Iraqi gateway repaired after attack

Telecoms services were reconnected less than two weeks after a recent bomb attack on the international gateway carrying voice and data traffic in and out of Iraq, according to the US-based satellite communications provider chosen to implement the platform last year.

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By  Richard Agnew Published  March 28, 2004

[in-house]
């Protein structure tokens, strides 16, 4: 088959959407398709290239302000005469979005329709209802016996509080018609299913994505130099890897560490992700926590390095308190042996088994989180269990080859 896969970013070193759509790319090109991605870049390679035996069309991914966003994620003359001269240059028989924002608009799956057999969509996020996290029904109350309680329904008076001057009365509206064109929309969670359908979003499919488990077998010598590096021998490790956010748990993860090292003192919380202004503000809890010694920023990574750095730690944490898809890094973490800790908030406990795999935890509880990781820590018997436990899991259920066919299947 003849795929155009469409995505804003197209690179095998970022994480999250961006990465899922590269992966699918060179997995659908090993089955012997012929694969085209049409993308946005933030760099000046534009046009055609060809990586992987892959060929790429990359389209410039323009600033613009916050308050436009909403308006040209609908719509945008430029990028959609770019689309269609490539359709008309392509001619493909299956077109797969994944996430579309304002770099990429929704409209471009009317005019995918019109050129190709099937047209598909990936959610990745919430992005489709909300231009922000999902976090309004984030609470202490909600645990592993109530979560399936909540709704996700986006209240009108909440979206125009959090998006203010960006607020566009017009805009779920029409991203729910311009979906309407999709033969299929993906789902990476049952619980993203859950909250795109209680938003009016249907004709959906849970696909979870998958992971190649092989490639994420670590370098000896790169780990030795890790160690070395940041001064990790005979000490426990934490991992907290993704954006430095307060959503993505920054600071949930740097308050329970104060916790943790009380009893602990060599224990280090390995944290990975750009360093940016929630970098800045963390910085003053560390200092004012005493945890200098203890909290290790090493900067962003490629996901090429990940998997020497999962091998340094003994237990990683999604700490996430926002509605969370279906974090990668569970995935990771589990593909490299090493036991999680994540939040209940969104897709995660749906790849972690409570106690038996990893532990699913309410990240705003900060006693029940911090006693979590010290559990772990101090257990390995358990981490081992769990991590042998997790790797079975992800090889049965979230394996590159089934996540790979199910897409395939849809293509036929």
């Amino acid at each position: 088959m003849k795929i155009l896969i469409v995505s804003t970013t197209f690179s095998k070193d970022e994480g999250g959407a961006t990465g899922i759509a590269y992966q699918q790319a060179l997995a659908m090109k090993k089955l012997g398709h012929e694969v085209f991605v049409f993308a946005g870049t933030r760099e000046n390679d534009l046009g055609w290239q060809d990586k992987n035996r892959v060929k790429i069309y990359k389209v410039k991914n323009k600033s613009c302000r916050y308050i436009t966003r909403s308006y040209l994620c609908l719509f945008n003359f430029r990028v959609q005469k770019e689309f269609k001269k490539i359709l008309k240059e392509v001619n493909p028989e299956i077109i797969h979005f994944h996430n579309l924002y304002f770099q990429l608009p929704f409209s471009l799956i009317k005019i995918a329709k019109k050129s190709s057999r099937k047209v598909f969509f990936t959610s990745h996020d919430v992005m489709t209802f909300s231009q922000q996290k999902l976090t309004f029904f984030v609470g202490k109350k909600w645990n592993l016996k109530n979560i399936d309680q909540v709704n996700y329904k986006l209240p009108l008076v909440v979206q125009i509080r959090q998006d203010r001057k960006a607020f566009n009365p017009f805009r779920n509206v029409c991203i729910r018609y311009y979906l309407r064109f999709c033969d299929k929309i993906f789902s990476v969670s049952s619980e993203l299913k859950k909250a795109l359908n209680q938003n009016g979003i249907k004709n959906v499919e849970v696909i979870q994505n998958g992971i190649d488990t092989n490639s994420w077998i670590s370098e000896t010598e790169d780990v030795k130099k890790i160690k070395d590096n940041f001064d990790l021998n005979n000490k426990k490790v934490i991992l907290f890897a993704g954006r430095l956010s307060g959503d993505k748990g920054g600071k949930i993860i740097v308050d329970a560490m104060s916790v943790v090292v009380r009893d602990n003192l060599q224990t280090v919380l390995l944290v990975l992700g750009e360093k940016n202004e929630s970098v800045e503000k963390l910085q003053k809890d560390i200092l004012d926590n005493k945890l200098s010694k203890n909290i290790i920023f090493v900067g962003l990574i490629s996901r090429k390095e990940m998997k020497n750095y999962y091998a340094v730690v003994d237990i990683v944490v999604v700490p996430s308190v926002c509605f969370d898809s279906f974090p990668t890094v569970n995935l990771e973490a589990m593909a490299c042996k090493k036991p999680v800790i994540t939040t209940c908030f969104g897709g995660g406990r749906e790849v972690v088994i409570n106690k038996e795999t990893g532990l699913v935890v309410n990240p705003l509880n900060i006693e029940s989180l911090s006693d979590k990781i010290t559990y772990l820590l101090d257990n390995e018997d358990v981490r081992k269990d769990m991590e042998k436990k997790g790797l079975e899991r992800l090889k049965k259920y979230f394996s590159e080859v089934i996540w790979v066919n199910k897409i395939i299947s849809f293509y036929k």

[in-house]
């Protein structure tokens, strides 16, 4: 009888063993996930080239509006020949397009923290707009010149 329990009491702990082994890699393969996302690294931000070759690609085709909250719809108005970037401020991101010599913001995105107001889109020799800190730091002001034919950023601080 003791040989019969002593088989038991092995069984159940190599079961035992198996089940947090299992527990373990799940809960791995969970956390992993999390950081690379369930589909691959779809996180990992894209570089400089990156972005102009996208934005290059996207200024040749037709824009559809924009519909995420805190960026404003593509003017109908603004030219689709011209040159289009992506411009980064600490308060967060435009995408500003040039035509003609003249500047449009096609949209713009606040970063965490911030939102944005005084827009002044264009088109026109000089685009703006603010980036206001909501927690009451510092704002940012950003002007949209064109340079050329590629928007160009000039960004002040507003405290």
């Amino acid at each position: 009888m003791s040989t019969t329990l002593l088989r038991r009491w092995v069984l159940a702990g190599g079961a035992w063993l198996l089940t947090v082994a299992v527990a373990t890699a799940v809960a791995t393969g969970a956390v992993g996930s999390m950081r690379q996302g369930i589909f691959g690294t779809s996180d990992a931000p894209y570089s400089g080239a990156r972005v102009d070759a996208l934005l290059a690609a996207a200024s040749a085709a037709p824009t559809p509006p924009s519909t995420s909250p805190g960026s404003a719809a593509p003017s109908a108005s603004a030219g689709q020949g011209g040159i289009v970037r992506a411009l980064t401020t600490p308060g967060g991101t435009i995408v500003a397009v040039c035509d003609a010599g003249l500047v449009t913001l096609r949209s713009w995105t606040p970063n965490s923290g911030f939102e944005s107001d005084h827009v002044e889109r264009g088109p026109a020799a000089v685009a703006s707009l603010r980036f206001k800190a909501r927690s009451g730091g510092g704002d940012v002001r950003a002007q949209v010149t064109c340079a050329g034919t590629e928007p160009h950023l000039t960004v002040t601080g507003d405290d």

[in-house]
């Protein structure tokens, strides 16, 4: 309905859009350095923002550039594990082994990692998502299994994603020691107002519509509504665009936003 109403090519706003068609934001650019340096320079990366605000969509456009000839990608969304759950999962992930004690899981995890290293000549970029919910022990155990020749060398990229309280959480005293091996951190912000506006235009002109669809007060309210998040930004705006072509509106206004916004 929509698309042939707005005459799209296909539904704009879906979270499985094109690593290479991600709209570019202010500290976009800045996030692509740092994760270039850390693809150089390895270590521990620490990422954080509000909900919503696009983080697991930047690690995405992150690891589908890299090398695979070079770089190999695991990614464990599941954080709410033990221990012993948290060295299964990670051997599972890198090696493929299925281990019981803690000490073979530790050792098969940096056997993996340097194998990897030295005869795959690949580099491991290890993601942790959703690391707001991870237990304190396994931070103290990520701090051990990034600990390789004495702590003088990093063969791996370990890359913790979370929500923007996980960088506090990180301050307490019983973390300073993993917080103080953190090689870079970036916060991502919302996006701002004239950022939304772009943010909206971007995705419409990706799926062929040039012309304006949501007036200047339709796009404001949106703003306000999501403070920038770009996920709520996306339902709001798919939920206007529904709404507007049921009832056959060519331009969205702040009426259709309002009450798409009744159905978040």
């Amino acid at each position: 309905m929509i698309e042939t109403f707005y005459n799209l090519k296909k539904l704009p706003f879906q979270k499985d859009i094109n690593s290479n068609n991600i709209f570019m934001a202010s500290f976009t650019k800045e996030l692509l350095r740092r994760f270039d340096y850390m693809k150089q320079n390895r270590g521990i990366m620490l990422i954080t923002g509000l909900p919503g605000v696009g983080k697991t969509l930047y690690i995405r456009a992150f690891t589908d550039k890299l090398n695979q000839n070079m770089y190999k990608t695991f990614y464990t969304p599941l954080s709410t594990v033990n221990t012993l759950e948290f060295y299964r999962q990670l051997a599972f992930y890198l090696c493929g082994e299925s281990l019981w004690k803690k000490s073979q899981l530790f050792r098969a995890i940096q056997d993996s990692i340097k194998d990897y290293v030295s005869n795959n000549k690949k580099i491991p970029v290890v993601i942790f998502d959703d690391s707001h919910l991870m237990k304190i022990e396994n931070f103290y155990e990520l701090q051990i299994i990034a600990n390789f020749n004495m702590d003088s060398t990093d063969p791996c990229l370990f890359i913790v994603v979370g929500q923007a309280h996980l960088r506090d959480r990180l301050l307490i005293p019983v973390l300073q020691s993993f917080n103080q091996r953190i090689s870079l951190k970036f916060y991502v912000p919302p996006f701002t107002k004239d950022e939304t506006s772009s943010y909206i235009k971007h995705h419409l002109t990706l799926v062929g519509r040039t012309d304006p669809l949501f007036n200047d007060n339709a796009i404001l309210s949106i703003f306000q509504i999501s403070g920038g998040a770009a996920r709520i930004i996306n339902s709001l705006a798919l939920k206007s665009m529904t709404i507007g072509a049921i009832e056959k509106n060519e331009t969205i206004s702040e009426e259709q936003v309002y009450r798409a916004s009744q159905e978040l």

Telecoms services were reconnected less than two weeks after a recent bomb attack on the international gateway carrying voice and data traffic in and out of Iraq, according to the US-based satellite communications provider chosen to implement the platform last year. An improvised device hidden in a cooking oil container exploded on the site on March 3, damaging a shelter housing the satellite communications equipment and knocking out lines of communication between Iraq and abroad. Globecomm Systems, which was sub-contracted to implement the gateway in August last year as part of the US government's Iraq Infrastructure Reconstruction Programme, says it succeeded in re-establishing voice communications from the earth station on March 14. "It took us twelve days to get the system back online," says Keith Hall, vice president of network services at Globecomm. "Major efforts to improve security at the site… are ongoing with many new measures having already been seen and felt," he adds. The gateway, which came online in February, provides voice, fax and data services between Baghdad and Globecomm's teleport in New York. According to the provider, the bomb was carried onto the site by two temporary labourers that had been hired to refinish the roof around the satellite antenna. The device exploded in the hands of one of the workers while being placed under the equipment shelter. He was killed instantly, while the second sustained injuries to his leg. A survey of the damage found that the explosion had rendered various items unsalvageable, including the shelter, a voice over IP (VoIP) gateway, two E1 breakout cables, power supplies and engineering tool kits. Another VoIP gateway, two routers, two switches and a workstation were also damaged but were still working after the blast. Globecomm worked with Lucent, which was chosen to repair the fixed network in Baghdad last year, to review the damage using temporary power and communications links, and to bring services back online after re-locating equipment. Stricter security measures have been adopted since the incident, according to Hall. These include a personnel access database and requirements for everyone entering the site to be photographed and their names entered into the register. Globecomm, which offers voice and internet solutions throughout the Middle East, says it is also planning to expand its presence in Iraq in the coming months. "[We are planning] to develop an in-country division and are currently supporting numerous commercial and government efforts in Iraq," says Hall.

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